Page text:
Seiji Hirao: Mr. Rugby


At the Rugby World Cup Sevens in Hong Kong in March, a group of eminent rugby journalists were talking about Japan’s bid to host Rugby World Cup 2011.

After discussing — and agreeing — how the government-backed proposal by the Japan Rugby Football Union to host the tournament in this country would help the global development of the game by putting Asia squarely on the world rugby map, the journalists’ talk turned to tournaments past.

“Whatever happened to that fellow with the mustache who used to play fly-half?” asked one well-known New Zealander. “He really was a class apart.’

The “fellow” in question was Seiji Hirao — who just so happens to be one of the driving forces behind Japan’s bid to host the world’s third-biggest sporting event.

Known throughout his homeland as “Mr Rugby,” Hirao has been in the public eye ever since he led Fushimi Kogyo, his Kyoto high school, to the national high school title in 1980.

From there he went to the city’s Doshisha University, where he helped that august institution to three national university titles.

After he graduated in 1985, Hirao spent time in England playing for the famous Richmond club in west London before returning the following year to embark on a career with corporate side Kobe Steel. With Hirao at its core, the Steelers became the team to beat, winning seven succesive corporate and national titles between 1989 and 1995.

After winning 35 caps for his country, and representing Japan in the 1987, ’91 and ’95 Rugby World Cups, Hirao finally “hung up his boots” (as a player) and made the transition to coach, first at Kobe and then with the Japan national team, which he led at the 1999 World Cup in Wales.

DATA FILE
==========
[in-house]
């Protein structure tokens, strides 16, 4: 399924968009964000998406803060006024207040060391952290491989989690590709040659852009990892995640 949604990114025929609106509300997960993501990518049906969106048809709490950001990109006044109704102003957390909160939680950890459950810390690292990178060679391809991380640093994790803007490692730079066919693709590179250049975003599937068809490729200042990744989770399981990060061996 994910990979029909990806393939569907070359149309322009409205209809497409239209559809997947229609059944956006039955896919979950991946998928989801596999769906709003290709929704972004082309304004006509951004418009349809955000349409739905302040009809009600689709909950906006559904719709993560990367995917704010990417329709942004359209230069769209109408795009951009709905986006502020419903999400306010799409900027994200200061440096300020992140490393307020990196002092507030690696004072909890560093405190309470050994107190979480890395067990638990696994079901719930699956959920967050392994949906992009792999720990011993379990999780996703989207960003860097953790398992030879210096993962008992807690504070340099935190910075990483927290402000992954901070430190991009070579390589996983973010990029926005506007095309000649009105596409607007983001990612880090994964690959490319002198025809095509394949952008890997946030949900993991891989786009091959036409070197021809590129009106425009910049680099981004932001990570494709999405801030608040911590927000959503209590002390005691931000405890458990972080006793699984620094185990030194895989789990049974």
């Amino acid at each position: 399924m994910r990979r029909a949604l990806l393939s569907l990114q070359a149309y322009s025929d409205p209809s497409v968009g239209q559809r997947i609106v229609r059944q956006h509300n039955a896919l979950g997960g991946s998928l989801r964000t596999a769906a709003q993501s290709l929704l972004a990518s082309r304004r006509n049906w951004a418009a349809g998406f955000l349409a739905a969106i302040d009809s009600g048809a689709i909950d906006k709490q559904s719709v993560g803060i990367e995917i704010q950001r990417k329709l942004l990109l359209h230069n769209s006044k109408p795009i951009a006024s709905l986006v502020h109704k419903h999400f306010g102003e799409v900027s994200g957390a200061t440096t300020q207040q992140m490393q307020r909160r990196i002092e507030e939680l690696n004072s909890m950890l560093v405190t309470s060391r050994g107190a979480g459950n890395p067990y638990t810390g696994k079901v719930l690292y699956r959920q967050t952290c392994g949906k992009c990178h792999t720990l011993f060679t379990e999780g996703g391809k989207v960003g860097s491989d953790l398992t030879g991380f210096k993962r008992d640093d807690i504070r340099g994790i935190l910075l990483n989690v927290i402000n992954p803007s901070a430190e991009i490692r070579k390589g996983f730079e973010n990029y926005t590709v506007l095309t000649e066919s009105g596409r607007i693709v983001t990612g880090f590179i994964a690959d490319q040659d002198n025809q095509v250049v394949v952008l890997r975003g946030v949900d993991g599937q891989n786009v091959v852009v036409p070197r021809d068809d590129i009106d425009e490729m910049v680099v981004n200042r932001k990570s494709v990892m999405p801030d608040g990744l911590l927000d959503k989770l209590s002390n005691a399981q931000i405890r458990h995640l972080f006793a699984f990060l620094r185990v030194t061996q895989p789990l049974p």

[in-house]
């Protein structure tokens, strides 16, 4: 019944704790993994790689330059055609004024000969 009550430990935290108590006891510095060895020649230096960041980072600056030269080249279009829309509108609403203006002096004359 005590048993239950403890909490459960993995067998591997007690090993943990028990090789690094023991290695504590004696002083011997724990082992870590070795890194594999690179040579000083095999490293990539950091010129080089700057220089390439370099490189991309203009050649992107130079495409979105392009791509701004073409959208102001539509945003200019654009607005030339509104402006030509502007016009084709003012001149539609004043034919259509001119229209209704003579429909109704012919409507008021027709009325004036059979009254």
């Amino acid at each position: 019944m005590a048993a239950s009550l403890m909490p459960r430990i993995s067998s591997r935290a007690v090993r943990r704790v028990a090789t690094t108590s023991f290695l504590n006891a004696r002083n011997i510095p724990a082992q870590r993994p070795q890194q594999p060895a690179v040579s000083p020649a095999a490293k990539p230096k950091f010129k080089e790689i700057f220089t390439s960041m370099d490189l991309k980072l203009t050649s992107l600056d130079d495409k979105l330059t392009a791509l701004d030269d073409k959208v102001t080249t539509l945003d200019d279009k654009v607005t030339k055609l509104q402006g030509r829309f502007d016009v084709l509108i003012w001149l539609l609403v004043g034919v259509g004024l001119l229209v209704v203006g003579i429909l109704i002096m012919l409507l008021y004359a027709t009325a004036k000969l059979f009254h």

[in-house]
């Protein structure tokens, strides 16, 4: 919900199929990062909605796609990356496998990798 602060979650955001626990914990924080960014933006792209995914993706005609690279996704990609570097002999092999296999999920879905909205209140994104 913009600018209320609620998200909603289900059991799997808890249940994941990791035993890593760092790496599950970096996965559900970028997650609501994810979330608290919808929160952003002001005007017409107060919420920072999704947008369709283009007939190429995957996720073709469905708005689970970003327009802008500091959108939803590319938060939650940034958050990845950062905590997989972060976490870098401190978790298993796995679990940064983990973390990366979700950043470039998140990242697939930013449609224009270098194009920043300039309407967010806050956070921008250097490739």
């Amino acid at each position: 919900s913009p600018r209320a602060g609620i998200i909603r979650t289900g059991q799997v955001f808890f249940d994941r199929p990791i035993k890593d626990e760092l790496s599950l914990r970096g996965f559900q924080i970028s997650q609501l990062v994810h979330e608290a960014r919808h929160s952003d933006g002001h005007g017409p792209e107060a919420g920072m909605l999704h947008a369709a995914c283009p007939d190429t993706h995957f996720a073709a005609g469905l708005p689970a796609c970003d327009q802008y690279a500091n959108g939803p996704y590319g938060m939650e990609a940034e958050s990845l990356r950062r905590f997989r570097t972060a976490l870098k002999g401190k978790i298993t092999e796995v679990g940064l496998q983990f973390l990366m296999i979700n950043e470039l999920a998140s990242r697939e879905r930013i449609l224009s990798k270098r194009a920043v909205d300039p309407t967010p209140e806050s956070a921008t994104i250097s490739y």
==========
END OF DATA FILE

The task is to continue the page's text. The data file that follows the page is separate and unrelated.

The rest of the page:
Quitting the post in 2000, Hirao returned to Kobe to take on the role of general manager at the Steelers.

Well-educated and a “man of the world,” Hirao is often asked to deliver guest lectures on, in particular, the relationship between sport and business — in the course of which it is not unknown for him to air some of his outspoken views on the education system in Japan.

As busy as he is, The Japan Times recently caught up with the elusive “Mr. Rugby,” and tackled him on a wide range of issues covering both rugby and the wider world beyond.

You played in three World Cups as a player and then coached Japan in the 1999 tournmament. Which did you enjoy more, playing or coaching? And which players have impressed you most both as an opponent and, nowadays, as a coach?